Zach Joachim, Executive Editor
Georgia Geen, Managing Editor
VCU will not host a university-wide commencement ceremony for May 2019 graduates after the administration failed to secure a venue.
The Richmond Coliseum has hosted spring commencement for 46 years. But the venue is not booking events past December. President Rao wrote in a letter to students and faculty explaining the administration’s decision.
“We explored several alternative venues across the region, but all were unavailable because of cost, size or access,” Rao wrote.
A protest was planned the day of the announcement for Wednesday afternoon. Protest organizer Kaylin Cecchini, a junior double majoring in political science and philosophy, said the decision is insensitive to the graduating class.
“This cancellation feels like a slap in the face to the class of 2019 and their accomplishments and hard work, as well as the time and effort they have put forth into our community,” Cecchini said. “This is a moment we all work toward, where we are able to graduate in front of our loved ones and experience the pride of this accomplishment.”
The protest was scheduled to take place in front of the president’s office at 910 W. Franklin St. from 11 a.m. to 2 p.m., according to its Facebook event page.
“This is going to serve as a drumbeat event to a larger protest against the broader administrative master plan of irresponsible spending and commencement cancellation,” Cechini said in regard to the ONE VCU draft plan slated to go before the board of visitors in December. “We want VCU to live up to their slogan of ‘One VCU.’ The university has to reinstate the commencement regardless of cost.”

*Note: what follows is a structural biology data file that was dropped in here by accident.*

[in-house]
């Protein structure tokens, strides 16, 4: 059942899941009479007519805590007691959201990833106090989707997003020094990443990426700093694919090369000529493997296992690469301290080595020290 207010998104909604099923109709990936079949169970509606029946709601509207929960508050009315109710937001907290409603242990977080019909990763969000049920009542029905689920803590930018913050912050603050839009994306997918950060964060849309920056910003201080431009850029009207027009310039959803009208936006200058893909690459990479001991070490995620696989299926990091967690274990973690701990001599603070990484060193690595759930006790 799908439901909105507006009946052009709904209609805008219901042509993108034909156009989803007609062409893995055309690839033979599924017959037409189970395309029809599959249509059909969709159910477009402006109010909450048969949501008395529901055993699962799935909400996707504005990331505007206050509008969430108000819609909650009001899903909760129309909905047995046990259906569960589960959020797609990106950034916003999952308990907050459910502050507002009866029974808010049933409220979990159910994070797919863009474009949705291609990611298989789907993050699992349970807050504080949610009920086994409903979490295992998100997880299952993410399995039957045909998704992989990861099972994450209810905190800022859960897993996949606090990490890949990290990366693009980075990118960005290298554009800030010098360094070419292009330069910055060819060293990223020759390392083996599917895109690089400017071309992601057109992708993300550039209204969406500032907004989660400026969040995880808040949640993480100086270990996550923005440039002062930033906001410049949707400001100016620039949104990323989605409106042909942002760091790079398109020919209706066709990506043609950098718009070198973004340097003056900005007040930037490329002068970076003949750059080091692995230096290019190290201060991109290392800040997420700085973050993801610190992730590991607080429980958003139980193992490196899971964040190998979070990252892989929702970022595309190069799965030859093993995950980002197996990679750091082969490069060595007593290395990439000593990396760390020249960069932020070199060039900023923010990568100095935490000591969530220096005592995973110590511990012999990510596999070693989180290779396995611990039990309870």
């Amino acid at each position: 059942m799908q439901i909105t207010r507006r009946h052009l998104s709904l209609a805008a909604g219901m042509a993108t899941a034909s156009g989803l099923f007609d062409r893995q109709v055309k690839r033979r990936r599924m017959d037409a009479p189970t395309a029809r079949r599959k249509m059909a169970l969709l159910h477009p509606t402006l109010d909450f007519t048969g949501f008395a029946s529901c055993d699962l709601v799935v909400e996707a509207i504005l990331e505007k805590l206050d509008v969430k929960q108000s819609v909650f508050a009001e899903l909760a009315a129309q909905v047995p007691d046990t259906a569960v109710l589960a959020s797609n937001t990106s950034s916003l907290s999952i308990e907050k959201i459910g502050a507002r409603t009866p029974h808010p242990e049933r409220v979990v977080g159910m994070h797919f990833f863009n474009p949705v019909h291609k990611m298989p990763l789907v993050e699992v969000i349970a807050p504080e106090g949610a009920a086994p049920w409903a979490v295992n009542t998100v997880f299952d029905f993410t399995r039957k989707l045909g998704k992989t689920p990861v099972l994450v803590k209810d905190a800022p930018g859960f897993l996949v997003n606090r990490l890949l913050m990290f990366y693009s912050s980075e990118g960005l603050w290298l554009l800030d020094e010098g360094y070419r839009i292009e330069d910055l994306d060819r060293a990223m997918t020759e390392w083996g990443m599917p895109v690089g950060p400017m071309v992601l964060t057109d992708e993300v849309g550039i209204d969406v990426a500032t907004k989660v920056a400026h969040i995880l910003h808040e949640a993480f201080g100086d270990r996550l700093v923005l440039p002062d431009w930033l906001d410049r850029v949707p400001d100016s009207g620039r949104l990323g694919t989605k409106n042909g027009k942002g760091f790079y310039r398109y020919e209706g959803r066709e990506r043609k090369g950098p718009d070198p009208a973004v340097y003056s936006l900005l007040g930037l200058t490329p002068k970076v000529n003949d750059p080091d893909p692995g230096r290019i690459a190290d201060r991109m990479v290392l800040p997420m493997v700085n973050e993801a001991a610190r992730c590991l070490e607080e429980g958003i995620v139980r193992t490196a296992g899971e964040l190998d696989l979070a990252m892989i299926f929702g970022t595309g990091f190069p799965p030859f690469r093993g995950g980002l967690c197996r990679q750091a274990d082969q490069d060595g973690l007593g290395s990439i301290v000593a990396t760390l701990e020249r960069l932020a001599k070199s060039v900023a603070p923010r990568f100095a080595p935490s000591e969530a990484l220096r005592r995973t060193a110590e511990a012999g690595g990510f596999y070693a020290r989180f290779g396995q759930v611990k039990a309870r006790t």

VCU tweeted Tuesday that funds which would have been spent on the university-wide ceremony will instead be used to “augment the college and school ceremonies to ensure they meet a consistent standard of excellence.” This includes making the official university commencement program — which names each graduate — available at every ceremony, among other “enhancements.”
Senior political science major Caitlin Poos said she is frustrated by the decision.
“The fact that I hurried through college and now I don’t even get a true ceremony is super upsetting,” Poos said. “Plus, it felt like VCU’s response was basically saying, ‘oh, well.’”
Though individual department ceremonies will still take place — which the university described as “well-attended” in its statement — Poos said only attending the smaller ceremonies will affect the number of family members she can invite. She said she will not be able to bring her grandparents or boyfriend; only her parents and siblings will be in attendance.
“On a larger scale, [the commencement cancellation] reflects the administration’s continued lack of consideration for the students’ welfare,” Cecchini said.